Geoffrey Beene (1927 – 2004) was an American fashion designer; born Haynesville, Louisiana. He was a premed student at Tulane University when he found himself sketching gowns when he became bored during his lectures. Along with Bill Blass, he was regarded as the Godfather of American sportswear.
Between 1941-44, he studied at Tulane University in Louisiana. Between 1944-45, studying at the University of Southern California. In 1949, at the Traphagen School of Fashion of Ethel Traphagen. In 1949 at the Academie Julian, Paris.
His first job in the industry came when he signed on as an assistant at the display department of the downtown Los Angeles branch of I. Magnin, the clothing store. A company executive recognised his talent and encouraged Beene to get a job in fashion.
He moved to New York City in 1947, enrolled at the Traphagen School of Fashion, and then went off to Paris to learn the business.
He returned to New York and got his first big break in
1954, a job designing for teal Traina, and his fledgling firm. Between 1949-50, he was a designer for Samuel Winston. Between 1950-57, at Harmay; and 1958-62, at Teal Traina; and for Martini Designs and Abe Fetterman.
Beene launched his company on a shoestring budget in the early 60s and turned it into a fashion empire. Geoffrey Beene Inc. sold $500,000 worth of clothes in its first year, a figure that would quadruple in just two years. The next year he won the first of his Coty awards. He was an eight-time winner of the Coty Fashion Critics Awards and the first American designer to show his clothes in Milan.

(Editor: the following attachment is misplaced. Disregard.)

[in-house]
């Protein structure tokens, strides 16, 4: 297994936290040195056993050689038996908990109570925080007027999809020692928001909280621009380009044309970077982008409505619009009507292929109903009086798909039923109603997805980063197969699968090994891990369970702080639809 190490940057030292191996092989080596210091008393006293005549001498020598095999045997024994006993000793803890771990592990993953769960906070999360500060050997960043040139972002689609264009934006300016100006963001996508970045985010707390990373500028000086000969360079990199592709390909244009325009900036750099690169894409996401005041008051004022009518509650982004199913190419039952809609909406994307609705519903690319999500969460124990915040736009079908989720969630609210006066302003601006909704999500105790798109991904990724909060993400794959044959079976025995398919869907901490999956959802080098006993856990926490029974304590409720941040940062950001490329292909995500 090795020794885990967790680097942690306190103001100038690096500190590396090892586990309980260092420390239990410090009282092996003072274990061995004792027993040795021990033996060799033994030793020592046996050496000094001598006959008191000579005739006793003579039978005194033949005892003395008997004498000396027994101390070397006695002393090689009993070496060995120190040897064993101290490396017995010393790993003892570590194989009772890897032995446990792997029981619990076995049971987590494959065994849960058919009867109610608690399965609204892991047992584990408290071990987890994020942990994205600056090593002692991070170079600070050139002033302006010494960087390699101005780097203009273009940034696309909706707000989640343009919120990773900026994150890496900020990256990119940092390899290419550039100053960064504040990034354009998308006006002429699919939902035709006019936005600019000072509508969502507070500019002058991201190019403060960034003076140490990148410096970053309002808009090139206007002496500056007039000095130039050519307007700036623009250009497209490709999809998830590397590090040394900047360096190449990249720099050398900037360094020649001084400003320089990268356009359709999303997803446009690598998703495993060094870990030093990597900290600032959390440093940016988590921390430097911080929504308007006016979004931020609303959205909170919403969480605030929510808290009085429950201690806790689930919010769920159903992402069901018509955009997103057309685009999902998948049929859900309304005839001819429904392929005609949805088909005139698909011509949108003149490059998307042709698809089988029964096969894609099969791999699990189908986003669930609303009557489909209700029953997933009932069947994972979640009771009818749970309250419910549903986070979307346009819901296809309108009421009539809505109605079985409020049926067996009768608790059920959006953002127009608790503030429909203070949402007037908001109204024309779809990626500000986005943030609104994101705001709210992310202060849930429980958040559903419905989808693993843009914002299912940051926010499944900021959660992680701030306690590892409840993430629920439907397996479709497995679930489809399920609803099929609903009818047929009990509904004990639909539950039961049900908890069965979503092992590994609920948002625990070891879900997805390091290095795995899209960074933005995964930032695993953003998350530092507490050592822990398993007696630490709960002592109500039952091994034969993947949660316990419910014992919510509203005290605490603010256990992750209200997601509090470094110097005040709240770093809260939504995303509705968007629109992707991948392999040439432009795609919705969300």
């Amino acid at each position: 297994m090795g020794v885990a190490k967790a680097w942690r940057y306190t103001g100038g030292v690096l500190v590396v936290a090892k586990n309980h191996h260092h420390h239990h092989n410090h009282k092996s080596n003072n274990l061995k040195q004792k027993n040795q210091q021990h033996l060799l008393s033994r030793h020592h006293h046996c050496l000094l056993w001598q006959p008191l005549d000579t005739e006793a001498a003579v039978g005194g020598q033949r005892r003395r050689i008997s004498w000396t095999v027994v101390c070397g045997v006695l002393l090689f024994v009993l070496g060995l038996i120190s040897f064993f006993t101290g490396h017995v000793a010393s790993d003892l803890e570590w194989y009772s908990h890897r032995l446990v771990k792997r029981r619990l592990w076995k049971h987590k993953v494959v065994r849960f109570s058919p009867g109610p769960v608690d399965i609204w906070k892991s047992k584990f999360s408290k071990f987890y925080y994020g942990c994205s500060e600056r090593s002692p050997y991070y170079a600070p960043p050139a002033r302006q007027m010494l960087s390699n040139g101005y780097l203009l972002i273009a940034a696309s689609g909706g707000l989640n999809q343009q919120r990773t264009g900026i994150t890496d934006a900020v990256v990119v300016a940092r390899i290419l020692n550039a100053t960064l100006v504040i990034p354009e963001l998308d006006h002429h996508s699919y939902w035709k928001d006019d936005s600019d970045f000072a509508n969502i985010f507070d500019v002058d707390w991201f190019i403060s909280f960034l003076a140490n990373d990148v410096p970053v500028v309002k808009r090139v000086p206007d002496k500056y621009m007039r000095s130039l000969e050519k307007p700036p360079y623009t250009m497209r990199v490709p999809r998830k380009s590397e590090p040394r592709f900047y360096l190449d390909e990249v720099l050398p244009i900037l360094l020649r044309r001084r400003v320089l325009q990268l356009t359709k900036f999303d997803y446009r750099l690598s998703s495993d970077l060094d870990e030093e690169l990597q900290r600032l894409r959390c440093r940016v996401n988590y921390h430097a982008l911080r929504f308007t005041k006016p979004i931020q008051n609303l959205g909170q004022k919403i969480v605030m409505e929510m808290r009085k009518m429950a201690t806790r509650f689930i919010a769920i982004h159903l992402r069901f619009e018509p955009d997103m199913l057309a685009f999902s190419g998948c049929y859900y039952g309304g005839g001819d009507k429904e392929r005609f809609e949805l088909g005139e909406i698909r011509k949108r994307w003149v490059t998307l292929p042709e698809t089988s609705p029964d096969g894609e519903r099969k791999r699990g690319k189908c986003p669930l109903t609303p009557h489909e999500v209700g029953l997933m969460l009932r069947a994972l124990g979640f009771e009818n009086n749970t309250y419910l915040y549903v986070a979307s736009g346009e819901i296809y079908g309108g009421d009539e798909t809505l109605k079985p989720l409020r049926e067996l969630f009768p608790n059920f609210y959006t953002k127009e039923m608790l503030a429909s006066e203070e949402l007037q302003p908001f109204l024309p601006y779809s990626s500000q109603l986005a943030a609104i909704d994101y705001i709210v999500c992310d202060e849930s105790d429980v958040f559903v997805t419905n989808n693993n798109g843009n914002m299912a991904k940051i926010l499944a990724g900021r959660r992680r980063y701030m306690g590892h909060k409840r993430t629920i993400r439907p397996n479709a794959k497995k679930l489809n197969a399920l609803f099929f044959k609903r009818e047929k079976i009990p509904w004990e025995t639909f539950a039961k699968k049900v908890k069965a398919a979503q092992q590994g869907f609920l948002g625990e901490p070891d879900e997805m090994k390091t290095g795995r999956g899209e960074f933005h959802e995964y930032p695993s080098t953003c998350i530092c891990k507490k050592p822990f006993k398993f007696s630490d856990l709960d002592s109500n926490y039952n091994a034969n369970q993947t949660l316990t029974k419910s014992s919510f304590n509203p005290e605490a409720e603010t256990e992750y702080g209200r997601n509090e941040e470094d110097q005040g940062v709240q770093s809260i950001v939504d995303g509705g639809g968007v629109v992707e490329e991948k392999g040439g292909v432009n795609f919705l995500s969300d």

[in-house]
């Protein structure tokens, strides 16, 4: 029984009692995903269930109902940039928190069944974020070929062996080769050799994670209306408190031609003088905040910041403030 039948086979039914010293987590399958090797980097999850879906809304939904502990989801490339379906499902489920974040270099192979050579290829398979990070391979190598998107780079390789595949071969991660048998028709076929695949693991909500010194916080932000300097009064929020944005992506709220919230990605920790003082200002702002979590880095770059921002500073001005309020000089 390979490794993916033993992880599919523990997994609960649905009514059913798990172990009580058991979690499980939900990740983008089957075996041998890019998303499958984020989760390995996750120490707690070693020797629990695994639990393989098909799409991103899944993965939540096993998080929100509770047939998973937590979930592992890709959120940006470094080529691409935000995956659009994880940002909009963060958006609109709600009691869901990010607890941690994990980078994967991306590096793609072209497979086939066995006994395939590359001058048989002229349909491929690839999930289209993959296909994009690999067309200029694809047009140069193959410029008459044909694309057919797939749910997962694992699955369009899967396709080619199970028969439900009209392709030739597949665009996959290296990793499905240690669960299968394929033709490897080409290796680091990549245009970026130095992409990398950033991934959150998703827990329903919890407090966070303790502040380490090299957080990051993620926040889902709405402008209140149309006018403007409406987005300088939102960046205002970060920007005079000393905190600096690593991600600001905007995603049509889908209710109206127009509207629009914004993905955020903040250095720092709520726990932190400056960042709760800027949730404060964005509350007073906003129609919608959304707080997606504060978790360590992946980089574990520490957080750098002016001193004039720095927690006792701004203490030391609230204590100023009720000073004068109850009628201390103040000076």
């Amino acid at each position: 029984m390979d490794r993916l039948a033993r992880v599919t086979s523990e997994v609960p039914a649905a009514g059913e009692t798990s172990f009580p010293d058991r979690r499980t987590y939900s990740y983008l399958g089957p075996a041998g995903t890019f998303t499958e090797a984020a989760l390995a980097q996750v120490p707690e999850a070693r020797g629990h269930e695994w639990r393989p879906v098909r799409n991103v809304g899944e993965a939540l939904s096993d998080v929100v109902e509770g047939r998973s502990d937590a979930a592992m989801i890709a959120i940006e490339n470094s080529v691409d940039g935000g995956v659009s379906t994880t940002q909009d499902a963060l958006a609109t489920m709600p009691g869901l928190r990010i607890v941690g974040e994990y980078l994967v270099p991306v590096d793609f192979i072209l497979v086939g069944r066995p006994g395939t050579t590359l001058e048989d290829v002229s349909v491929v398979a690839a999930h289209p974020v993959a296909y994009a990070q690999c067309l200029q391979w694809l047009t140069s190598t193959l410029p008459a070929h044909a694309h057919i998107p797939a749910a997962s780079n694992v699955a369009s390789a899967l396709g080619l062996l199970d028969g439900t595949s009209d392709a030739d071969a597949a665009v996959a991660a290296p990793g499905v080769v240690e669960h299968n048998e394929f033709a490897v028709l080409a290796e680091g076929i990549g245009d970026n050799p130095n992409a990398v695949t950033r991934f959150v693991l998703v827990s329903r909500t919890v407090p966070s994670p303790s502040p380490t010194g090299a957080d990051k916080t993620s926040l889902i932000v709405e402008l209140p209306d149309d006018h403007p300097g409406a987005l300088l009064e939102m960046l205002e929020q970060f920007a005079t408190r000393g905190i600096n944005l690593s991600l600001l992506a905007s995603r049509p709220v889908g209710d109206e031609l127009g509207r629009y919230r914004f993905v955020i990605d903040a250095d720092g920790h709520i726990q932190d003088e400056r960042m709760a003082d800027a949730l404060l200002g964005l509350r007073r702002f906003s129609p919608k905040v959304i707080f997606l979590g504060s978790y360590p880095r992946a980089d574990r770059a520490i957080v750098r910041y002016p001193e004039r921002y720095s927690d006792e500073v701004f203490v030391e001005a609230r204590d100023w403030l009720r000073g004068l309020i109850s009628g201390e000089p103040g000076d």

In 1969, the boutiques Beene Bazaar; in 1970, the Beenebag. He was a member of the Fashion Design Council of America. Beene was known for quality rather than innovation, took a classic approach in the 1970s. He designed 1991 furniture that included the Shoe-heel stool and Leg table sold through his outlet and 1993 Drum porcelain dinnerware by Swid Powell.
A southern gentleman in a rough and competitive business, Mr Beene made strong impressions with his courteous manner and his highly original style. He was a champion of minimalist design. The short, A-line dresses and body contoured jumpsuits he was known for were marvels of cut and proportion.
The recent work of Geoffrey Beene has been characterized by an increasingly sensual reductivism. In this evening gown an asymmetrical yoke in black leather acknowledges the anatomy-the clavicle, sternum, and spine-while also evoking another reference, that of a shoulder holster, in its trapezoidal shape, strapping, and use of material. As in many of Beene’s designs, the yoke is a detail simultaneously abstract and allusive, a vestige of earlier collections in which harnesses appeared as separate accessories to overlay, segment, and define the torso.
His evening collections featured layers of fabrics and prints some them embroidered with dots and trimmed with delicate lace. Everything he designed had a hand-crafted, artisan’s quality that made more familiar-looking clothes look predictable.
Received 1964 and 1966 Coty American Fashion Critics Award, 1977 Hall of Fame, 1965 National Cotton Award, 1965 Nieman Marcus Award, and 1966 Ethel Traphagen Award.
Byars, M., & Riley, T. (2004). The design encyclopedia. Laurence King Publishing.
Geoffrey Beene – Designed simple classic sportwear. (2004, September 29). The Miami Herald. https://www.newspapers.com/image/651437594/?article=771cf64a-88b4-4706-96a1-cdbe47015d25.
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